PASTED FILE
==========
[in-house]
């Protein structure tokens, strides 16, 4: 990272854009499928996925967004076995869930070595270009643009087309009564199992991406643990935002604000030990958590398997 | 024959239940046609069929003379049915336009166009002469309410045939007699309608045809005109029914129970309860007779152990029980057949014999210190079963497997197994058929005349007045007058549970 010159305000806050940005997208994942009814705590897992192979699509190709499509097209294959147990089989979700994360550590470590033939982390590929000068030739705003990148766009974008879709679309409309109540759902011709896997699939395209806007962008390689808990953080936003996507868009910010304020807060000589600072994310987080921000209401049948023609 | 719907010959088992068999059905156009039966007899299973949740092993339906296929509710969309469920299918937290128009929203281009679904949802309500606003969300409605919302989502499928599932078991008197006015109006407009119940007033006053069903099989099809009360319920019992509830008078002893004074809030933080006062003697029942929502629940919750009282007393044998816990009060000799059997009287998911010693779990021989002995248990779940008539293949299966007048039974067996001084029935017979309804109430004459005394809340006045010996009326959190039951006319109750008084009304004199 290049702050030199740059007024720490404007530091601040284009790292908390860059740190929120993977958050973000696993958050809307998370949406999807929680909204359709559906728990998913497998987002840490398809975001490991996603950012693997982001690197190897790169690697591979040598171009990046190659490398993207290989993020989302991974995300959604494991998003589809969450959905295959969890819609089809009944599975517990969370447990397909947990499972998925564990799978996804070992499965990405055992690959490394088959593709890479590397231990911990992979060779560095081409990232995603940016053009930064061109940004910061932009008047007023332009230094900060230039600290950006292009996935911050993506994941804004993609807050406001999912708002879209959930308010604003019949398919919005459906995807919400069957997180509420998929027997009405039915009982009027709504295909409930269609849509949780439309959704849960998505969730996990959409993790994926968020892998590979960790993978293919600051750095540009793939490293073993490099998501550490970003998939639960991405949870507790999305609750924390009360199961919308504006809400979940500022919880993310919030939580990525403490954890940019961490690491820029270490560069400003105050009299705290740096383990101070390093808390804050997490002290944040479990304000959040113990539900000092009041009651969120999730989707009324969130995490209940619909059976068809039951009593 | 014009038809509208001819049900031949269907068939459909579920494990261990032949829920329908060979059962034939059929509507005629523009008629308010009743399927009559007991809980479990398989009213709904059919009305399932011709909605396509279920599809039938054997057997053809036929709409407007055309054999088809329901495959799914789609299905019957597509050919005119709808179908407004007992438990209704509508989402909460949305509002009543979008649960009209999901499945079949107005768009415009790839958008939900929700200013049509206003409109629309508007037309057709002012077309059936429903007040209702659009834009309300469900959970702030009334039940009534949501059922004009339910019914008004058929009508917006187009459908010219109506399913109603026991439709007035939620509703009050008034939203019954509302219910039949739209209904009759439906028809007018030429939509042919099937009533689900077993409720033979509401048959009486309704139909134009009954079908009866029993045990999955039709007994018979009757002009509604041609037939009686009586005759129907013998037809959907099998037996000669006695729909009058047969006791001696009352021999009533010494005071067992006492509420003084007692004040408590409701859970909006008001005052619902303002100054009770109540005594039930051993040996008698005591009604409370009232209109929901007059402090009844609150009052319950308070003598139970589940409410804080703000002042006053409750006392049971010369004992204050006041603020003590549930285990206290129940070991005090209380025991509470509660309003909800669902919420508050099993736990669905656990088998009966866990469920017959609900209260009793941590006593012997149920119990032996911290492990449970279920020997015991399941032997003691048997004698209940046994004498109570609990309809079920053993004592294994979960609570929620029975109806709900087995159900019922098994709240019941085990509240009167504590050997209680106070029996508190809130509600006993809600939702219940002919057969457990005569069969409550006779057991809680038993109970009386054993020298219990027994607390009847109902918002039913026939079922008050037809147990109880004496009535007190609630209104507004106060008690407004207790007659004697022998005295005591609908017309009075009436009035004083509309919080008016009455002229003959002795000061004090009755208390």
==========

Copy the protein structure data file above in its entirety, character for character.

[in-house]
């Protein structure tokens, strides 16, 4: 990272854009499928996925967004076995869930070595270009643009087309009564199992991406643990935002604000030990958590398997 | 024959239940046609069929003379049915336009166009002469309410045939007699309608045809005109029914129970309860007779152990029980057949014999210190079963497997197994058929005349007045007058549970 010159305000806050940005997208994942009814705590897992192979699509190709499509097209294959147990089989979700994360550590470590033939982390590929000068030739705003990148766009974008879709679309409309109540759902011709896997699939395209806007962008390689808990953080936003996507868009910010304020807060000589600072994310987080921000209401049948023609 | 719907010959088992068999059905156009039966007899299973949740092993339906296929509710969309469920299918937290128009929203281009679904949802309500606003969300409605919302989502499928599932078991008197006015109006407009119940007033006053069903099989099809009360319920019992509830008078002893004074809030933080006062003697029942929502629940919750009282007393044998816990009060000799059997009287998911010693779990021989002995248990779940008539293949299966007048039974067996001084029935017979309804109430004459005394809340006045010996009326959190039951006319109750008084009304004199 290049702050030199740059007024720490404007530091601040284009790292908390860059740190929120993977958050973000696993958050809307998370949406999807929680909204359709559906728990998913497998987002840490398809975001490991996603950012693997982001690197190897790169690697591979040598171009990046190659490398993207290989993020989302991974995300959604494991998003589809969450959905295959969890819609089809009944599975517990969370447990397909947990499972998925564990799978996804070992499965990405055992690959490394088959593709890479590397231990911990992979060779560095081409990232995603940016053009930064061109940004910061932009008047007023332009230094900060230039600290950006292009996935911050993506994941804004993609807050406001999912708002879209959930308010604003019949398919919005459906995807919400069957997180509420998929027997009405039915009982009027709504295909409930269609849509949780439309959704849960998505969730996990959409993790994926968020892998590979960790993978293919600051750095540009793939490293073993490099998501550490970003998939639960991405949870507790999305609750924390009360199961919308504006809400979940500022919880993310919030939580990525403490954890940019961490690491820029270490560069400003105050009299705290740096383990101070390093808390804050997490002290944040479990304000959040113990539900000092009041009651969120999730989707009324969130995490209940619909059976068809039951009593 | 014009038809509208001819049900031949269907068939459909579920494990261990032949829920329908060979059962034939059929509507005629523009008629308010009743399927009559007991809980479990398989009213709904059919009305399932011709909605396509279920599809039938054997057997053809036929709409407007055309054999088809329901495959799914789609299905019957597509050919005119709808179908407004007992438990209704509508989402909460949305509002009543979008649960009209999901499945079949107005768009415009790839958008939900929700200013049509206003409109629309508007037309057709002012077309059936429903007040209702659009834009309300469900959970702030009334039940009534949501059922004009339910019914008004058929009508917006187009459908010219109506399913109603026991439709007035939620509703009050008034939203019954509302219910039949739209209904009759439906028809007018030429939509042919099937009533689900077993409720033979509401048959009486309704139909134009009954079908009866029993045990999955039709007994018979009757002009509604041609037939009686009586005759129907013998037809959907099998037996000669006695729909009058047969006791001696009352021999009533010494005071067992006492509420003084007692004040408590409701859970909006008001005052619902303002100054009770109540005594039930051993040996008698005591009604409370009232209109929901007059402090009844609150009052319950308070003598139970589940409410804080703000002042006053409750006392049971010369004992204050006041603020003590549930285990206290129940070991005090209380025991509470509660309003909800669902919420508050099993736990669905656990088998009966866990469920017959609900209260009793941590006593012997149920119990032996911290492990449970279920020997015991399941032997003691048997004698209940046994004498109570609990309809079920053993004592294994979960609570929620029975109806709900087995159900019922098994709240019941085990509240009167504590050997209680106070029996508190809130509600006993809600939702219940002919057969457990005569069969409550006779057991809680038993109970009386054993020298219990027994607390009847109902918002039913026939079922008050037809147990109880004496009535007190609630209104507004106060008690407004207790007659004697022998005295005591609908017309009075009436009035004083509309919080008016009455002229003959002795000061004090009755208390």